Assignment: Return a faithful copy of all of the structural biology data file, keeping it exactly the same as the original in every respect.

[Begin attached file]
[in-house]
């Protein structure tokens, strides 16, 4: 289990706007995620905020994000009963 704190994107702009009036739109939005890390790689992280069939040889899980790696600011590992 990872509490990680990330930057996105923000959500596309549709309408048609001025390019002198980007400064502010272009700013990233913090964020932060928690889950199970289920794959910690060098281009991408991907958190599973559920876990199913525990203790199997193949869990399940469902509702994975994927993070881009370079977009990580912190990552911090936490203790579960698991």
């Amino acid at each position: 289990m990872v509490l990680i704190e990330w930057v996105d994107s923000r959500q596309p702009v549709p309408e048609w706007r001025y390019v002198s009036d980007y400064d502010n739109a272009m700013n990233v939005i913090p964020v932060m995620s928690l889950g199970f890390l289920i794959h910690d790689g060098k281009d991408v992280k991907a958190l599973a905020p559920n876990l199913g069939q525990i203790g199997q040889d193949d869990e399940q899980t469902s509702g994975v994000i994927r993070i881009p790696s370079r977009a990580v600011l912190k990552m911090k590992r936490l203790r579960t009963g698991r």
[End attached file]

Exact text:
[in-house]
């Protein structure tokens, strides 16, 4: 289990706007995620905020994000009963 704190994107702009009036739109939005890390790689992280069939040889899980790696600011590992 990872509490990680990330930057996105923000959500596309549709309408048609001025390019002198980007400064502010272009700013990233913090964020932060928690889950199970289920794959910690060098281009991408991907958190599973559920876990199913525990203790199997193949869990399940469902509702994975994927993070881009370079977009990580912190990552911090936490203790579960698991």
């Amino acid at each position: 289990m990872v509490l990680i704190e990330w930057v996105d994107s923000r959500q596309p702009v549709p309408e048609w706007r001025y390019v002198s009036d980007y400064d502010n739109a272009m700013n990233v939005i913090p964020v932060m995620s928690l889950g199970f890390l289920i794959h910690d790689g060098k281009d991408v992280k991907a958190l599973a905020p559920n876990l199913g069939q525990i203790g199997q040889d193949d869990e399940q899980t469902s509702g994975v994000i994927r993070i881009p790696s370079r977009a990580v600011l912190k990552m911090k590992r936490l203790r579960t009963g698991r």